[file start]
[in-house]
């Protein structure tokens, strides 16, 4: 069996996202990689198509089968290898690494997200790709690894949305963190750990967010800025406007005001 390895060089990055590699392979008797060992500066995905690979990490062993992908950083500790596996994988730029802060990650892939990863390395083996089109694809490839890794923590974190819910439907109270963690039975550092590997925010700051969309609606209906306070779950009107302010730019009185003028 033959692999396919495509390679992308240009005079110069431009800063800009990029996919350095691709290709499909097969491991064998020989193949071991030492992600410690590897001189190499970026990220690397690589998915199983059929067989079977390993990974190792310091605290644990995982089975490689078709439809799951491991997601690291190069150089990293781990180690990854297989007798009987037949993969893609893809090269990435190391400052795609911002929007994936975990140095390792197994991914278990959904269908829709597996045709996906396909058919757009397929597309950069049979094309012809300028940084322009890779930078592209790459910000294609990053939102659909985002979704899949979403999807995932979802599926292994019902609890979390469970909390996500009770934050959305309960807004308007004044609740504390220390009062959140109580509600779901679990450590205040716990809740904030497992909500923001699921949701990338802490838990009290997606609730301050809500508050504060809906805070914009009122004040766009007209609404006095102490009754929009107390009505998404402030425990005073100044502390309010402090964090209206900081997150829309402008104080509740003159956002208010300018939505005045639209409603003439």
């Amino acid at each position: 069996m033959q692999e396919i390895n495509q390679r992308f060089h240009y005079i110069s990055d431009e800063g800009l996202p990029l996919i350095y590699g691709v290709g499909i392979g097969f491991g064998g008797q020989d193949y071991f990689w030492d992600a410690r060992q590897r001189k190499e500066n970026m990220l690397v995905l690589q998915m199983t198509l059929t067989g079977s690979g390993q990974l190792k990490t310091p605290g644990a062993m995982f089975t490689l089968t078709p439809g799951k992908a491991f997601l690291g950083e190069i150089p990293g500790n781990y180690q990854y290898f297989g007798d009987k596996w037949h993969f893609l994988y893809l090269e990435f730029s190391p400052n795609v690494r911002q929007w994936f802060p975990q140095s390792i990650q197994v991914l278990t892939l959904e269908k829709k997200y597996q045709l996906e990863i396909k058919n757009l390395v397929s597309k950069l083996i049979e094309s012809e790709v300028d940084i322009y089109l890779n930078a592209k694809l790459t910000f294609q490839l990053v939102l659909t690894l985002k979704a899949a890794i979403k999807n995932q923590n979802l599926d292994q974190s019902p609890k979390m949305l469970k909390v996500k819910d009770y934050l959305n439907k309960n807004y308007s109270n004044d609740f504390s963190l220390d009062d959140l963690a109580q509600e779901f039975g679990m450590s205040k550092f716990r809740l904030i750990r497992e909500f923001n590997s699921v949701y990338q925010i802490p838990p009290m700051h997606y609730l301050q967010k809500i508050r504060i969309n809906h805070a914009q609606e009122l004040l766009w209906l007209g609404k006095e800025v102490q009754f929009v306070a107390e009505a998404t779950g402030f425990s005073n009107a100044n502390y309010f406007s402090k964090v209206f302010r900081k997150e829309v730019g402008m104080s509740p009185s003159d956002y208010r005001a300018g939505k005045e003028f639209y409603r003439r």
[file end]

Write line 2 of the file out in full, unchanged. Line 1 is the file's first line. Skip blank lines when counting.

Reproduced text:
């Protein structure tokens, strides 16, 4: 069996996202990689198509089968290898690494997200790709690894949305963190750990967010800025406007005001 390895060089990055590699392979008797060992500066995905690979990490062993992908950083500790596996994988730029802060990650892939990863390395083996089109694809490839890794923590974190819910439907109270963690039975550092590997925010700051969309609606209906306070779950009107302010730019009185003028 033959692999396919495509390679992308240009005079110069431009800063800009990029996919350095691709290709499909097969491991064998020989193949071991030492992600410690590897001189190499970026990220690397690589998915199983059929067989079977390993990974190792310091605290644990995982089975490689078709439809799951491991997601690291190069150089990293781990180690990854297989007798009987037949993969893609893809090269990435190391400052795609911002929007994936975990140095390792197994991914278990959904269908829709597996045709996906396909058919757009397929597309950069049979094309012809300028940084322009890779930078592209790459910000294609990053939102659909985002979704899949979403999807995932979802599926292994019902609890979390469970909390996500009770934050959305309960807004308007004044609740504390220390009062959140109580509600779901679990450590205040716990809740904030497992909500923001699921949701990338802490838990009290997606609730301050809500508050504060809906805070914009009122004040766009007209609404006095102490009754929009107390009505998404402030425990005073100044502390309010402090964090209206900081997150829309402008104080509740003159956002208010300018939505005045639209409603003439």